Rule wise I can’t say much as I haven’t played them yet, I’ve been meaning to get some games played using the expansion book. My only criticism would be that the Harbinger Keyword should be available to selected hero models for factions like Wizards or priest. For example a Ogor Mawtribe Butcher can be a Harbinger as they are wizards, they’re like seers for the Mawtribe with their magics in cooking. I think having this rule apply to all factions would’ve been a really interesting addition to the game. But having it only got the new models tied to the expansion at the time was the selling point.

Overall, nice book. I wish later expansions had the same price tag, it was accessible due to the cost of it only being £15. I thought that was a sweet deal!

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Warhammer Age of Sigmar Chaos Battletome: Clans Pestilence (finished 7/2/20)

My first AoS Battletome during 1.0, a decent book to read with some interesting concepts. I liked the idea of Clans Pestilence searching for all thirteen Great Plagues to sway the Horned Rat into the aspect of the Pestilence.

However, because it was a standalone faction book away from the rest of the Skaven, it felt odd in a way that the faction was split up. Although back then AoS was more like a Skirmish game of small factions.

Comparing his to the Skaventide army book there are a lot of thematic differences in the way the book is presented. In terms of art, imagery, writing and style of presentation. Clans Pestilence was themed as a plague ridden faction but in a sort of hopeful presentation of AoS 1.0. With Skaventide, the book takes on a darker turn that harkens back to the Skaven 7th ed and the End Times book 4: Thanquol.

I don’t dislike the book as I at lest like some of the ideas and threads sown into the faction, however, it just wasn’t a Skaven book to me.

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Warhammer Fantasy Battles Army book: Skaven 7th ed, written by Jeremy Vettock (finished 20/5/20)

Ah yes! This army book is by far one of my all time favourite Warhammer Army books produced by GW. Written by Jeremy Vettock, a man who has much wisdom when crafting the villainous side of the Warhammer fantasy world. Especially the Under Empire and its many aspects of the Greater Clans and the backstabbing society, rules by the council of Thirteen.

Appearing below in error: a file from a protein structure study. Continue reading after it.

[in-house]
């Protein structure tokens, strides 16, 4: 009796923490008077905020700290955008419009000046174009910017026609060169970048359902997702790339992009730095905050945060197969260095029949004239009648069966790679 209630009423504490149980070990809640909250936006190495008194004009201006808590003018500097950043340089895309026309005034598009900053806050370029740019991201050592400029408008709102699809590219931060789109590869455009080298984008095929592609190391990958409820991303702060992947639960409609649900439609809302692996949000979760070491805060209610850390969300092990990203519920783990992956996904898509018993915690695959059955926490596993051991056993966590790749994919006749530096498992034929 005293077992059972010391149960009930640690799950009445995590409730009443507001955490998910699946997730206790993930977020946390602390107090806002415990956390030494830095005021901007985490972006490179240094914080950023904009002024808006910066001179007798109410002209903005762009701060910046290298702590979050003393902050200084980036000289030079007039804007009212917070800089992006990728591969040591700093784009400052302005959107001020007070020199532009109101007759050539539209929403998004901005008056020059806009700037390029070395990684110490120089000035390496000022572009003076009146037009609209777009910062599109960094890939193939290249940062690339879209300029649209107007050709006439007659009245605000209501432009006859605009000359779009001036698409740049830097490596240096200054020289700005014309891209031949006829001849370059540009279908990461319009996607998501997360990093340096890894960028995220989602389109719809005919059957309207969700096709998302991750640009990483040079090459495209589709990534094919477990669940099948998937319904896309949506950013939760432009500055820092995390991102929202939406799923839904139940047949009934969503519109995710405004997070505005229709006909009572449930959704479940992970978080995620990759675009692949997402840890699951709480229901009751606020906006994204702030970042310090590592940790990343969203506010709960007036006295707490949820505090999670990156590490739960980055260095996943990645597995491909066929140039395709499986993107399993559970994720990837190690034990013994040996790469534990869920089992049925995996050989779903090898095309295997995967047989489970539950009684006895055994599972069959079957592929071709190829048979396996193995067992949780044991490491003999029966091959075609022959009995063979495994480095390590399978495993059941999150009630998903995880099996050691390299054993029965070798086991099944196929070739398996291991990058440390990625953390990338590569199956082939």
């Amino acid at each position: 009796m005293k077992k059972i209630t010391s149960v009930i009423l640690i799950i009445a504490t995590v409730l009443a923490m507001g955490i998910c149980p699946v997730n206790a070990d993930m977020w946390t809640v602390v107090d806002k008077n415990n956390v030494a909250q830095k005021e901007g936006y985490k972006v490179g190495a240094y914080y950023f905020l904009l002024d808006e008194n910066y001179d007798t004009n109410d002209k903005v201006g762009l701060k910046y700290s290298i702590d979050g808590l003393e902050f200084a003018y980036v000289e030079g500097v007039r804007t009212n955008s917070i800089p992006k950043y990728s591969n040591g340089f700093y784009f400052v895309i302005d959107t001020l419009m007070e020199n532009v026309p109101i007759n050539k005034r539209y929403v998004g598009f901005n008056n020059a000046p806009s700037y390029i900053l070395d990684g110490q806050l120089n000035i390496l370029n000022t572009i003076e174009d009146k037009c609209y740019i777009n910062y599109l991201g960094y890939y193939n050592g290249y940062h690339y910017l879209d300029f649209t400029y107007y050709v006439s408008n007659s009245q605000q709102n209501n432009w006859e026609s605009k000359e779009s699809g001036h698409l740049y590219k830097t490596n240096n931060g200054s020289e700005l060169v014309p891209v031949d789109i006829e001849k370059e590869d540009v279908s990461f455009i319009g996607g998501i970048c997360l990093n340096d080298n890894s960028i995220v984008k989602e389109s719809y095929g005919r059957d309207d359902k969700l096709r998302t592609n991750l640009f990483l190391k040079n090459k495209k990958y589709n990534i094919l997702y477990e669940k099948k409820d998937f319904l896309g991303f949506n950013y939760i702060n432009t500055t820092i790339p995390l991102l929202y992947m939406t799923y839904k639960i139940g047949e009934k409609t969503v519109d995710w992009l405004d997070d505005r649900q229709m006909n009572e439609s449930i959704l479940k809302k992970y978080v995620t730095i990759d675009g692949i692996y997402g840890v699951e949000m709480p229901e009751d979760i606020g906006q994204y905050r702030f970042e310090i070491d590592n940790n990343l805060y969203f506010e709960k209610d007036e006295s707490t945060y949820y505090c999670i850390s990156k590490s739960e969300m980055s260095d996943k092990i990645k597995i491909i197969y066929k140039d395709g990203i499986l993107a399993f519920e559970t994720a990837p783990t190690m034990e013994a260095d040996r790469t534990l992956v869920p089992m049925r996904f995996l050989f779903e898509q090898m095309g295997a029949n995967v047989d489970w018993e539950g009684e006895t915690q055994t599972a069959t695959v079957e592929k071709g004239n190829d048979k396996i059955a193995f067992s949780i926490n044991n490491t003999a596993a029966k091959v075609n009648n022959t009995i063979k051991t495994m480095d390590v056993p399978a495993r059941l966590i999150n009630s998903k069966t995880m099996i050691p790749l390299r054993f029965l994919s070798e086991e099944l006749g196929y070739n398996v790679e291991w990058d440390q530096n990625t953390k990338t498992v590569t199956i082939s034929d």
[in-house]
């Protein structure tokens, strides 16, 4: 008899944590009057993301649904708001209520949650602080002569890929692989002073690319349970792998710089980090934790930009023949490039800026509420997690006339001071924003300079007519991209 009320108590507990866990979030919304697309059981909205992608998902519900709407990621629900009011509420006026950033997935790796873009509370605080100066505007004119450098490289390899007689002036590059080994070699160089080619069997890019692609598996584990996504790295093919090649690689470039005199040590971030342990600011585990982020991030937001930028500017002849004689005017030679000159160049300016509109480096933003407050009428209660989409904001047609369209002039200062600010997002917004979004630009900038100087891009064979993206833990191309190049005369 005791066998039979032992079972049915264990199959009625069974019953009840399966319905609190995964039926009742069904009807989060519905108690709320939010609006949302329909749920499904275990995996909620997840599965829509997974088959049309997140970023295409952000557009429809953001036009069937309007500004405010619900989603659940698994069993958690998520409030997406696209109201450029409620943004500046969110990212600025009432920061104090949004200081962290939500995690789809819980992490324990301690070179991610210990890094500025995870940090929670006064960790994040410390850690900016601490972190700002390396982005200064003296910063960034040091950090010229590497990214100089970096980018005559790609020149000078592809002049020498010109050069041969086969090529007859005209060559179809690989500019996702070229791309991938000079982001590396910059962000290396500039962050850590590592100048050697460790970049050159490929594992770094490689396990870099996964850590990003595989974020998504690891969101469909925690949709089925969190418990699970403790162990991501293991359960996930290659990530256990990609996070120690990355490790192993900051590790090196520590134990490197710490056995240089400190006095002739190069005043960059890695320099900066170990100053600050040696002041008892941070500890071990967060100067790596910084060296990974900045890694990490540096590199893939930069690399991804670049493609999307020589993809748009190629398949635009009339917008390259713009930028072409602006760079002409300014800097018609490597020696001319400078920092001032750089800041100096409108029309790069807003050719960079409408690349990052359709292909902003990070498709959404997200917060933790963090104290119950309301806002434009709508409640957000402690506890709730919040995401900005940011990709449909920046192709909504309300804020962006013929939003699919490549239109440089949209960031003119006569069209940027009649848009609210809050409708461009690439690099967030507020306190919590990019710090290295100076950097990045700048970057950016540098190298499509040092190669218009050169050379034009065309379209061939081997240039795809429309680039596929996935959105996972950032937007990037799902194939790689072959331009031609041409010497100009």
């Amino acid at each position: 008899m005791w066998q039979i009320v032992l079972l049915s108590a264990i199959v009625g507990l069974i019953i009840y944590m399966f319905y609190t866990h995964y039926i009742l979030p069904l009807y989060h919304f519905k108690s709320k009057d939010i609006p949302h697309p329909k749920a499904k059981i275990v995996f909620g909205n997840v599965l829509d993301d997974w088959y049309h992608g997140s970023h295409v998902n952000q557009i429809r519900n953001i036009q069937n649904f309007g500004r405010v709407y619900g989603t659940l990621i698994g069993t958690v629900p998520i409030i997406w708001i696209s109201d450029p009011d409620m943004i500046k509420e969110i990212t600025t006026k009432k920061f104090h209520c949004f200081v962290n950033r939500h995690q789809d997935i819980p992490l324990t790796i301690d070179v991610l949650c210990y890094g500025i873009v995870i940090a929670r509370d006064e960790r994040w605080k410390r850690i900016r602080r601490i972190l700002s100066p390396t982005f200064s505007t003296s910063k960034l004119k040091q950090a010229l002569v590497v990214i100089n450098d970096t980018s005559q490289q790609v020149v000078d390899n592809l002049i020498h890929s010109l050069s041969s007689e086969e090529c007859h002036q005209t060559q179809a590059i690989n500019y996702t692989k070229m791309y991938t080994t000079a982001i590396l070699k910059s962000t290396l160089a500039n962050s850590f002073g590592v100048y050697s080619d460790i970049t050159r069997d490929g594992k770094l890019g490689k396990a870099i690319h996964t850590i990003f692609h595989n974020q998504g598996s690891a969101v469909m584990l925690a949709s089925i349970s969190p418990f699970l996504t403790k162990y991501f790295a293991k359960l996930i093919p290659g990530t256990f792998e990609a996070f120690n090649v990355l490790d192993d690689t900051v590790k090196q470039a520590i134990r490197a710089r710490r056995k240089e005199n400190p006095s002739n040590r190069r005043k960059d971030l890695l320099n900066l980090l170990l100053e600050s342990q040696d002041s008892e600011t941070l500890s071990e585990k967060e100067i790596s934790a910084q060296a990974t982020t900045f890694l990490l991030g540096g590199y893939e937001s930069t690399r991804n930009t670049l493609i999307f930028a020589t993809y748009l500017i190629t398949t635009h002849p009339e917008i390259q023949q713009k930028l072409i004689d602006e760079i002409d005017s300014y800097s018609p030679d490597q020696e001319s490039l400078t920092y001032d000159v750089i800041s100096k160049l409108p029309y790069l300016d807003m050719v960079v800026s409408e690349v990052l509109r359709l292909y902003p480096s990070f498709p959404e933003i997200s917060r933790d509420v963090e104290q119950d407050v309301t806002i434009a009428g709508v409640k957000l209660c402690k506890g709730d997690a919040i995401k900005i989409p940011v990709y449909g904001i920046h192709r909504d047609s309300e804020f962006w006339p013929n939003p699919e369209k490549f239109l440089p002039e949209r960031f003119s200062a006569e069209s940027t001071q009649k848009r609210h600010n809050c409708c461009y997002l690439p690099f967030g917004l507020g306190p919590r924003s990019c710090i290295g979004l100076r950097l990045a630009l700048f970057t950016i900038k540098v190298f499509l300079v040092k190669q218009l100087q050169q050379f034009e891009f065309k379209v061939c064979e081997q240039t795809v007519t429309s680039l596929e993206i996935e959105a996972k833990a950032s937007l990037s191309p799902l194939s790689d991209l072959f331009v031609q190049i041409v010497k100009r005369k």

As a kid I was absorbed by the way the book paints the different places and factions within the Skaven army, the marsh nightmare of Skavenblight, the hellish pit of Hellpit to the fallen Dwarf city of City of Pillars. The artwork was a very influential part of my teenage years being inspired by the imagery in the book, I’d even say it was the golden age of GW art (for Skaven).

The only down side was the lack of information on certain names characters, would’ve been interesting to learn more about the Lords of Decay and their rise (or fall) to power.

This book is a must for Skaven fans, even for AoS Skaven players as it’s the holy Horned Rat bible of all things verminous.

Reading books

Warhammer Age of Sigmar: Soul Wars, by Josh Reynolds (finished 28/1/20)

This is my second read on this book, as I needed to take notes on the lore and information on the Free-city of Glymmsforge. It took me longer than expected to read as I had to take notes for information on Glymmsforge, but it took me less time to read compared to my first read two years ago.

This book is still in my honest opinion the best AoS book to date, its one of the better AoS stories that not only focuses on the Necroquake event and the battle of Glymmsforge, but the setting of the Mortal Realms. AoS at the time had little to no background that really made sense, it was disjointed, very high fantasy that sounded silly.

But when Soul Wars came around, it paved away much of what would make AoS much more gripping, the setting had a lot more weight than just ‘a load of realm’. This book was the one that got me into AoS and see its potential despite my distrust with GW after the End Times.